Breakout demo (Apple 2) 1977
First game for home computer
1) When the first fully-assembled Apple 2 systems began shipping in June 1977, a single tape cassette was included, containing demonstration programs written in Integer BASIC by Steve Wozniak. Notably, one side of the tape held the first Apple II version of Breakout, inspired by Wozniak's own work on Atari's blockbuster arcade game of the same title.
Owing to the monitor's horizontal orientation, the playfield is rotated 90 degrees from that of the arcade original - paddle on the left, brick wall on the right, arranged in 8 columns of increasing point value; bounce the ball off the paddle to knock out the bricks and rack up score accordingly. Lose all five balls, and the game will give you a frank verbal evaluation: 720 is a perfect score, while under 100 will earn you the questionable award of "terrible!". And if the default color set doesn't meet your aesthetic approval, you can customize it to your heart's content.
2) Some of the Apple II's features were a direct result of this game's demands - color graphics, sound and paddle controllers. The intent was to showcase the feasibility of implementing such a game, in an accessible programming language, on a consumer-level machine: until then, this was possible using expensive, custom hardware. Remakes of this game would later surface on the Apple II (and derivatives), including Brick Out and Little Brick Out.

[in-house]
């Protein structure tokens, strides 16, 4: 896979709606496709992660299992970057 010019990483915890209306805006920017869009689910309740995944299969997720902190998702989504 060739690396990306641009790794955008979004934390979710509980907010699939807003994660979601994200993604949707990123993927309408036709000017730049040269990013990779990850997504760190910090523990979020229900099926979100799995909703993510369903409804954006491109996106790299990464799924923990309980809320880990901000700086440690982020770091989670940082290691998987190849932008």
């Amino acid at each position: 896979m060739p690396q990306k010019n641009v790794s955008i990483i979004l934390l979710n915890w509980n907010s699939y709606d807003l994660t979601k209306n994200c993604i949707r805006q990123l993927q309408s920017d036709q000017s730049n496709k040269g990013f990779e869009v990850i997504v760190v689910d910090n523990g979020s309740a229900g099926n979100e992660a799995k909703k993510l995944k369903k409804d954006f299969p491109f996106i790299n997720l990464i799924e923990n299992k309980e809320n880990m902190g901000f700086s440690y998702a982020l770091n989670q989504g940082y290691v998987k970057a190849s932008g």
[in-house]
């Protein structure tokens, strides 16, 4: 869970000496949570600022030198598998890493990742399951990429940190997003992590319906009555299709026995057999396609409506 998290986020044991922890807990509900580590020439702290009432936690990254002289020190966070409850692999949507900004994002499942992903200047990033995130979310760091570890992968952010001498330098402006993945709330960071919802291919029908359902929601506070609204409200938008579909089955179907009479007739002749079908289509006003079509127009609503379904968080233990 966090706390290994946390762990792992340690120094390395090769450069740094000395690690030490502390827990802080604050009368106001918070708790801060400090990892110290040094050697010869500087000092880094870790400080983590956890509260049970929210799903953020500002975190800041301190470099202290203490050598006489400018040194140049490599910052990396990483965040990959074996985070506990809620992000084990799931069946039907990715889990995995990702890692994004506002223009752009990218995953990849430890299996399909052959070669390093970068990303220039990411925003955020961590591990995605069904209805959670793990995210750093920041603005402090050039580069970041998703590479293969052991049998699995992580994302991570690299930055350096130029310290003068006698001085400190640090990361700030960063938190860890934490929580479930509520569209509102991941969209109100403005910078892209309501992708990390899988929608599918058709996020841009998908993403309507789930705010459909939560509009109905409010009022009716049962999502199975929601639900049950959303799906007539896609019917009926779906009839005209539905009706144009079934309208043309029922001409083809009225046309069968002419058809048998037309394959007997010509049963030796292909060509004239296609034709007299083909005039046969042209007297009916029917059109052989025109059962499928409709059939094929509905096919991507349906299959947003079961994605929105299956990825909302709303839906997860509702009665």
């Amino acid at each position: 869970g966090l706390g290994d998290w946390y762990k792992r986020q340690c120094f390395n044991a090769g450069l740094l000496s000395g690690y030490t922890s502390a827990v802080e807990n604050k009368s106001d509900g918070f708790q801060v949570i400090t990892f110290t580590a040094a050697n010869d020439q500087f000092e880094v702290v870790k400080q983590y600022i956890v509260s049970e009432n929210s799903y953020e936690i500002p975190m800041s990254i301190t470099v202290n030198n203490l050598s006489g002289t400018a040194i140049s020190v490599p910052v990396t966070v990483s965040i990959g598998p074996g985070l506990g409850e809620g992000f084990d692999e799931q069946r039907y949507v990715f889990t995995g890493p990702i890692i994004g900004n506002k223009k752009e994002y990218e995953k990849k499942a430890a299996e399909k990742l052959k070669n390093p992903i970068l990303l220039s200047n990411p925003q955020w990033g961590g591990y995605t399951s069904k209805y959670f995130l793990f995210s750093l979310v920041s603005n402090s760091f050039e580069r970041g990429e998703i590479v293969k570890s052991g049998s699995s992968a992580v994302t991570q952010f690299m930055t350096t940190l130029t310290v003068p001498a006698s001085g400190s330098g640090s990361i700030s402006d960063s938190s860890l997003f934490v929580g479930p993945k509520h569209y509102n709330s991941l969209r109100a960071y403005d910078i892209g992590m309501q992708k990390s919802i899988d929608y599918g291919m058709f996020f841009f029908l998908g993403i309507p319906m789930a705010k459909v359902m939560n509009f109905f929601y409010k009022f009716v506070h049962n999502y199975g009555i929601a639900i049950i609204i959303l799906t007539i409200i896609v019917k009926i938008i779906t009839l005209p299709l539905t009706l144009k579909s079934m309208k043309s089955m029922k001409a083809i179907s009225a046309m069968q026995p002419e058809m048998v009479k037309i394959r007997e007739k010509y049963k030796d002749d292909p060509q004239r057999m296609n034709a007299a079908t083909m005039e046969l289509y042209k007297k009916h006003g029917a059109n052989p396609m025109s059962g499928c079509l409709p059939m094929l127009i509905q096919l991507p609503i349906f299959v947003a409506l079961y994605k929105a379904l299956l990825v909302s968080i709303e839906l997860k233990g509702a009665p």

3) Wozniak said in 1984:
"It was the most satisfying day of my life ,when I demonstrated Breakout—totally written in BASIC. It seemed like a huge step to me. After designing hardware arcade games, I knew that being able to program them in BASIC was going to change the world"
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tags: history of videogames, ultimate history of video games, evolution of videogames, история видеоигр, история компьютерных игр, history of video games,
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